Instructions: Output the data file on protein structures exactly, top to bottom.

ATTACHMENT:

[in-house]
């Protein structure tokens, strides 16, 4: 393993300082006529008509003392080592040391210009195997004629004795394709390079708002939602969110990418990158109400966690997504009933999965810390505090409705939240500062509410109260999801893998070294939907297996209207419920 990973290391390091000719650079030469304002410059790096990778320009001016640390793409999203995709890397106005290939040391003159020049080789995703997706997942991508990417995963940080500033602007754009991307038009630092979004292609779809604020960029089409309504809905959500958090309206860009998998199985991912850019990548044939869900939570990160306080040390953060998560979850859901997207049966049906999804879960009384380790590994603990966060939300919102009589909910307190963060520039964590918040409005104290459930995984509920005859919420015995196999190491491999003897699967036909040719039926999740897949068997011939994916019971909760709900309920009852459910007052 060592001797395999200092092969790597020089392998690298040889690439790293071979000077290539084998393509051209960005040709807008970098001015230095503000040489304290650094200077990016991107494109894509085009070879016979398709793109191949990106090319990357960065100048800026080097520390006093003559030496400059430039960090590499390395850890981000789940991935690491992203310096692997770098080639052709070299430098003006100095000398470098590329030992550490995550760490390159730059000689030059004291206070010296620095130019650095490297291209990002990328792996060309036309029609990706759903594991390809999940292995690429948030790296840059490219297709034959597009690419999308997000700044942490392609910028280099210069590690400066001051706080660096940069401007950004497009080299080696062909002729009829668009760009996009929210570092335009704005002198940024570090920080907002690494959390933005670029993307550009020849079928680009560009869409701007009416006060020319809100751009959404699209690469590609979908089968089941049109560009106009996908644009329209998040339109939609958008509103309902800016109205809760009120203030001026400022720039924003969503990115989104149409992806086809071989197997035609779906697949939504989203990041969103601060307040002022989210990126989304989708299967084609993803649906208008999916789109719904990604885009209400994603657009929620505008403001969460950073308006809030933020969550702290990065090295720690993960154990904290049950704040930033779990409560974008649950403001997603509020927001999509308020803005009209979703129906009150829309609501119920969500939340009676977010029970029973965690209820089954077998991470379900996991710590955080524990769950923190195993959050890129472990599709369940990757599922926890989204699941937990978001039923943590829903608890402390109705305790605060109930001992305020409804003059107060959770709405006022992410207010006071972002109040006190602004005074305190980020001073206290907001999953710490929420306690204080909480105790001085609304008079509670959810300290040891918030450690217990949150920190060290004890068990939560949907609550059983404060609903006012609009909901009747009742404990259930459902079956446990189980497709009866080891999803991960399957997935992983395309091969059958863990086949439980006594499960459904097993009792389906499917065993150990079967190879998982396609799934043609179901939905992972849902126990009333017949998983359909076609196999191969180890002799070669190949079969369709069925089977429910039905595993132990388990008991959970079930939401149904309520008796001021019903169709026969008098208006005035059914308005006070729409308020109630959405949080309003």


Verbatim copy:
[in-house]
């Protein structure tokens, strides 16, 4: 393993300082006529008509003392080592040391210009195997004629004795394709390079708002939602969110990418990158109400966690997504009933999965810390505090409705939240500062509410109260999801893998070294939907297996209207419920 990973290391390091000719650079030469304002410059790096990778320009001016640390793409999203995709890397106005290939040391003159020049080789995703997706997942991508990417995963940080500033602007754009991307038009630092979004292609779809604020960029089409309504809905959500958090309206860009998998199985991912850019990548044939869900939570990160306080040390953060998560979850859901997207049966049906999804879960009384380790590994603990966060939300919102009589909910307190963060520039964590918040409005104290459930995984509920005859919420015995196999190491491999003897699967036909040719039926999740897949068997011939994916019971909760709900309920009852459910007052 060592001797395999200092092969790597020089392998690298040889690439790293071979000077290539084998393509051209960005040709807008970098001015230095503000040489304290650094200077990016991107494109894509085009070879016979398709793109191949990106090319990357960065100048800026080097520390006093003559030496400059430039960090590499390395850890981000789940991935690491992203310096692997770098080639052709070299430098003006100095000398470098590329030992550490995550760490390159730059000689030059004291206070010296620095130019650095490297291209990002990328792996060309036309029609990706759903594991390809999940292995690429948030790296840059490219297709034959597009690419999308997000700044942490392609910028280099210069590690400066001051706080660096940069401007950004497009080299080696062909002729009829668009760009996009929210570092335009704005002198940024570090920080907002690494959390933005670029993307550009020849079928680009560009869409701007009416006060020319809100751009959404699209690469590609979908089968089941049109560009106009996908644009329209998040339109939609958008509103309902800016109205809760009120203030001026400022720039924003969503990115989104149409992806086809071989197997035609779906697949939504989203990041969103601060307040002022989210990126989304989708299967084609993803649906208008999916789109719904990604885009209400994603657009929620505008403001969460950073308006809030933020969550702290990065090295720690993960154990904290049950704040930033779990409560974008649950403001997603509020927001999509308020803005009209979703129906009150829309609501119920969500939340009676977010029970029973965690209820089954077998991470379900996991710590955080524990769950923190195993959050890129472990599709369940990757599922926890989204699941937990978001039923943590829903608890402390109705305790605060109930001992305020409804003059107060959770709405006022992410207010006071972002109040006190602004005074305190980020001073206290907001999953710490929420306690204080909480105790001085609304008079509670959810300290040891918030450690217990949150920190060290004890068990939560949907609550059983404060609903006012609009909901009747009742404990259930459902079956446990189980497709009866080891999803991960399957997935992983395309091969059958863990086949439980006594499960459904097993009792389906499917065993150990079967190879998982396609799934043609179901939905992972849902126990009333017949998983359909076609196999191969180890002799070669190949079969369709069925089977429910039905595993132990388990008991959970079930939401149904309520008796001021019903169709026969008098208006005035059914308005006070729409308020109630959405949080309003």